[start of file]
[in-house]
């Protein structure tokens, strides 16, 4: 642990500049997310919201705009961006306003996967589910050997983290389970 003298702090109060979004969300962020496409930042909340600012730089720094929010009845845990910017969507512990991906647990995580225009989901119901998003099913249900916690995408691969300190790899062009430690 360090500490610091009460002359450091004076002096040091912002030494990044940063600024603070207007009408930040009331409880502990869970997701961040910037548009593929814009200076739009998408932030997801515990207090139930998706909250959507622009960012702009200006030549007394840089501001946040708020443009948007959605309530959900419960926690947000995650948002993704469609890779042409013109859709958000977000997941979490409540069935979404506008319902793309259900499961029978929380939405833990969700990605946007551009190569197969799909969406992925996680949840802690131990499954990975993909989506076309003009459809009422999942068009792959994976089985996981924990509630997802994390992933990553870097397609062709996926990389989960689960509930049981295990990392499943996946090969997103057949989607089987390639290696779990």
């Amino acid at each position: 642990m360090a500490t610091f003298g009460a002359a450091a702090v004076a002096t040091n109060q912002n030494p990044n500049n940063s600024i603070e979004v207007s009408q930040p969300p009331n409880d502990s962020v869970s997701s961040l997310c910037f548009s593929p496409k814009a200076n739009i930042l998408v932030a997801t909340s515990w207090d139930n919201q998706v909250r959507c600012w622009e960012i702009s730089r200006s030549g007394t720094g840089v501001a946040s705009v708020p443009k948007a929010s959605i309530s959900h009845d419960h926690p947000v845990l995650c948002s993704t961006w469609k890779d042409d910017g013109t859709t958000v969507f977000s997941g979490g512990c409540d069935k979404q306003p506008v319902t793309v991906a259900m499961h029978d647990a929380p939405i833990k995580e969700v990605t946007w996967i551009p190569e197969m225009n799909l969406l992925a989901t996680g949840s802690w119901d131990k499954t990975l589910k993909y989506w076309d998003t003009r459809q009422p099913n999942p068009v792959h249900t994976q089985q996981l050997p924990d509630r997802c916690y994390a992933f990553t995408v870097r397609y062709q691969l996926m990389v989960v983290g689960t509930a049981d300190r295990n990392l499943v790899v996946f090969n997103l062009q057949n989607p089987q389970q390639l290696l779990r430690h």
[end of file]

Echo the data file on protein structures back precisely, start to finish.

[in-house]
């Protein structure tokens, strides 16, 4: 642990500049997310919201705009961006306003996967589910050997983290389970 003298702090109060979004969300962020496409930042909340600012730089720094929010009845845990910017969507512990991906647990995580225009989901119901998003099913249900916690995408691969300190790899062009430690 360090500490610091009460002359450091004076002096040091912002030494990044940063600024603070207007009408930040009331409880502990869970997701961040910037548009593929814009200076739009998408932030997801515990207090139930998706909250959507622009960012702009200006030549007394840089501001946040708020443009948007959605309530959900419960926690947000995650948002993704469609890779042409013109859709958000977000997941979490409540069935979404506008319902793309259900499961029978929380939405833990969700990605946007551009190569197969799909969406992925996680949840802690131990499954990975993909989506076309003009459809009422999942068009792959994976089985996981924990509630997802994390992933990553870097397609062709996926990389989960689960509930049981295990990392499943996946090969997103057949989607089987390639290696779990």
């Amino acid at each position: 642990m360090a500490t610091f003298g009460a002359a450091a702090v004076a002096t040091n109060q912002n030494p990044n500049n940063s600024i603070e979004v207007s009408q930040p969300p009331n409880d502990s962020v869970s997701s961040l997310c910037f548009s593929p496409k814009a200076n739009i930042l998408v932030a997801t909340s515990w207090d139930n919201q998706v909250r959507c600012w622009e960012i702009s730089r200006s030549g007394t720094g840089v501001a946040s705009v708020p443009k948007a929010s959605i309530s959900h009845d419960h926690p947000v845990l995650c948002s993704t961006w469609k890779d042409d910017g013109t859709t958000v969507f977000s997941g979490g512990c409540d069935k979404q306003p506008v319902t793309v991906a259900m499961h029978d647990a929380p939405i833990k995580e969700v990605t946007w996967i551009p190569e197969m225009n799909l969406l992925a989901t996680g949840s802690w119901d131990k499954t990975l589910k993909y989506w076309d998003t003009r459809q009422p099913n999942p068009v792959h249900t994976q089985q996981l050997p924990d509630r997802c916690y994390a992933f990553t995408v870097r397609y062709q691969l996926m990389v989960v983290g689960t509930a049981d300190r295990n990392l499943v790899v996946f090969n997103l062009q057949n989607p089987q389970q390639l290696l779990r430690h």